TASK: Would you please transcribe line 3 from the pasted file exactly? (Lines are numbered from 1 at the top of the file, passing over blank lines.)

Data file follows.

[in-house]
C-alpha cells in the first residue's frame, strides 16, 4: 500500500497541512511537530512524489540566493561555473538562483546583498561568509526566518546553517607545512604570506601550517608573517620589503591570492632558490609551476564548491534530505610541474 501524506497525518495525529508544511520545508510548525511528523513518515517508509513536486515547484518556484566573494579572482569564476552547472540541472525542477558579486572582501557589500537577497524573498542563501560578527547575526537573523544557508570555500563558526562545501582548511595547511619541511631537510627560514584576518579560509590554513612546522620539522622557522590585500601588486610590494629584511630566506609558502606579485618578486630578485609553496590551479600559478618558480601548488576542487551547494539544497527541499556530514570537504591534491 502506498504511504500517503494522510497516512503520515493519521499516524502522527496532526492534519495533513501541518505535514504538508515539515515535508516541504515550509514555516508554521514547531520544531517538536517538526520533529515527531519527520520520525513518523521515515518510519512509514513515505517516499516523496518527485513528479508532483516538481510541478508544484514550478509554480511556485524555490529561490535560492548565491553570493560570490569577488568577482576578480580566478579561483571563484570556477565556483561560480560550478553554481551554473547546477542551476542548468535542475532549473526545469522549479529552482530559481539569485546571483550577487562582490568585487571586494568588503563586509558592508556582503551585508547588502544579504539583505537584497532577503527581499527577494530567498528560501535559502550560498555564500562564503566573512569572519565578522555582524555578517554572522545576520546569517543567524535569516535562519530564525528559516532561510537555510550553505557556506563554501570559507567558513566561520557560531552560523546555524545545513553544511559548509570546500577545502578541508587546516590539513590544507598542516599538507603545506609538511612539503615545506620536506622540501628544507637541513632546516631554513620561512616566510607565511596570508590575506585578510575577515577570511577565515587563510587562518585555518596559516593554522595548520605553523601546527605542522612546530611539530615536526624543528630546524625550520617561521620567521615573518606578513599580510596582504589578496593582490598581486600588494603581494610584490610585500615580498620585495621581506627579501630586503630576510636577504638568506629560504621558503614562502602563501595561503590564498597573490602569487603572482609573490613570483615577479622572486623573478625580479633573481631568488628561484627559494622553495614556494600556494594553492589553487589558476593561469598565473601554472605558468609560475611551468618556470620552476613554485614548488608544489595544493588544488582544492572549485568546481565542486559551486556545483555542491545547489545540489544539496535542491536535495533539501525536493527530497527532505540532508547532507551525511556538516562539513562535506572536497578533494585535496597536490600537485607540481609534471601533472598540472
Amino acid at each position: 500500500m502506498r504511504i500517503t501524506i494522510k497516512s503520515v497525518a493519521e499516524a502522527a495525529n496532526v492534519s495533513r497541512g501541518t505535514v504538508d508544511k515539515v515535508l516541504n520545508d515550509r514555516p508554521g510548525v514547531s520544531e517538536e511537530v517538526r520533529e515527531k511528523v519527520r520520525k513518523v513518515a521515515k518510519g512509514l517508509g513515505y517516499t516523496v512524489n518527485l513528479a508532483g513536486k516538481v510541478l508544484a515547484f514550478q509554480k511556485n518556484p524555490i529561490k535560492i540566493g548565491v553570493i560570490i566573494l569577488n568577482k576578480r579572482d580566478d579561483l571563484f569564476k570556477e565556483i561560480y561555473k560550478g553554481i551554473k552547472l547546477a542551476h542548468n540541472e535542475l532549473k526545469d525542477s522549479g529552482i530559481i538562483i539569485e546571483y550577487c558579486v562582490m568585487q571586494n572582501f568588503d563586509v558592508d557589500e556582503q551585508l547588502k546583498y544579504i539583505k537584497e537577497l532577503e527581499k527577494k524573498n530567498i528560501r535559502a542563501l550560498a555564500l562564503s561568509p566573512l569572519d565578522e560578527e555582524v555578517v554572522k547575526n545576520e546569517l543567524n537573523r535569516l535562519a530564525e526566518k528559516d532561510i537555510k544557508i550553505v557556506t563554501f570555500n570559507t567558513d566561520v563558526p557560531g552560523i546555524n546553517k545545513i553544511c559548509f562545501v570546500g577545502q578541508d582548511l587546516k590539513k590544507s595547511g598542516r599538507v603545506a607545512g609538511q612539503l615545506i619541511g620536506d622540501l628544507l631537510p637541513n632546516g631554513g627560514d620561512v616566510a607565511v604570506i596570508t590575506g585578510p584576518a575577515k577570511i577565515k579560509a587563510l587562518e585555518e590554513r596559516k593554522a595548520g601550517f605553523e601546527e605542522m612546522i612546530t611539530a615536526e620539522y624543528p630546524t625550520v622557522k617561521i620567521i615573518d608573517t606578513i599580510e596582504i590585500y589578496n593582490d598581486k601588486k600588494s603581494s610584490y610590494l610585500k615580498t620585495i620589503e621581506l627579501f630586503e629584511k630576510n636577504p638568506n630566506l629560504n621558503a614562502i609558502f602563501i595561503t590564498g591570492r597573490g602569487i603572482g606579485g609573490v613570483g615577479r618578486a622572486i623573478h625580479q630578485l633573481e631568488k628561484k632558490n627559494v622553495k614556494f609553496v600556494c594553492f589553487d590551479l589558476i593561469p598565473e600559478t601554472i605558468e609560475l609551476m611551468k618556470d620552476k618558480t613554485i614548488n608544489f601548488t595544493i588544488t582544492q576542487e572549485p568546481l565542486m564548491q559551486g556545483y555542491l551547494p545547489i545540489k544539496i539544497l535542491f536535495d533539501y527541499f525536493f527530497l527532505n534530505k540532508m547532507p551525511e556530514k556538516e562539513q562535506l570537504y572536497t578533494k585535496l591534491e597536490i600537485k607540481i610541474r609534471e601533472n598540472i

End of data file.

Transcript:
Amino acid at each position: 500500500m502506498r504511504i500517503t501524506i494522510k497516512s503520515v497525518a493519521e499516524a502522527a495525529n496532526v492534519s495533513r497541512g501541518t505535514v504538508d508544511k515539515v515535508l516541504n520545508d515550509r514555516p508554521g510548525v514547531s520544531e517538536e511537530v517538526r520533529e515527531k511528523v519527520r520520525k513518523v513518515a521515515k518510519g512509514l517508509g513515505y517516499t516523496v512524489n518527485l513528479a508532483g513536486k516538481v510541478l508544484a515547484f514550478q509554480k511556485n518556484p524555490i529561490k535560492i540566493g548565491v553570493i560570490i566573494l569577488n568577482k576578480r579572482d580566478d579561483l571563484f569564476k570556477e565556483i561560480y561555473k560550478g553554481i551554473k552547472l547546477a542551476h542548468n540541472e535542475l532549473k526545469d525542477s522549479g529552482i530559481i538562483i539569485e546571483y550577487c558579486v562582490m568585487q571586494n572582501f568588503d563586509v558592508d557589500e556582503q551585508l547588502k546583498y544579504i539583505k537584497e537577497l532577503e527581499k527577494k524573498n530567498i528560501r535559502a542563501l550560498a555564500l562564503s561568509p566573512l569572519d565578522e560578527e555582524v555578517v554572522k547575526n545576520e546569517l543567524n537573523r535569516l535562519a530564525e526566518k528559516d532561510i537555510k544557508i550553505v557556506t563554501f570555500n570559507t567558513d566561520v563558526p557560531g552560523i546555524n546553517k545545513i553544511c559548509f562545501v570546500g577545502q578541508d582548511l587546516k590539513k590544507s595547511g598542516r599538507v603545506a607545512g609538511q612539503l615545506i619541511g620536506d622540501l628544507l631537510p637541513n632546516g631554513g627560514d620561512v616566510a607565511v604570506i596570508t590575506g585578510p584576518a575577515k577570511i577565515k579560509a587563510l587562518e585555518e590554513r596559516k593554522a595548520g601550517f605553523e601546527e605542522m612546522i612546530t611539530a615536526e620539522y624543528p630546524t625550520v622557522k617561521i620567521i615573518d608573517t606578513i599580510e596582504i590585500y589578496n593582490d598581486k601588486k600588494s603581494s610584490y610590494l610585500k615580498t620585495i620589503e621581506l627579501f630586503e629584511k630576510n636577504p638568506n630566506l629560504n621558503a614562502i609558502f602563501i595561503t590564498g591570492r597573490g602569487i603572482g606579485g609573490v613570483g615577479r618578486a622572486i623573478h625580479q630578485l633573481e631568488k628561484k632558490n627559494v622553495k614556494f609553496v600556494c594553492f589553487d590551479l589558476i593561469p598565473e600559478t601554472i605558468e609560475l609551476m611551468k618556470d620552476k618558480t613554485i614548488n608544489f601548488t595544493i588544488t582544492q576542487e572549485p568546481l565542486m564548491q559551486g556545483y555542491l551547494p545547489i545540489k544539496i539544497l535542491f536535495d533539501y527541499f525536493f527530497l527532505n534530505k540532508m547532507p551525511e556530514k556538516e562539513q562535506l570537504y572536497t578533494k585535496l591534491e597536490i600537485k607540481i610541474r609534471e601533472n598540472i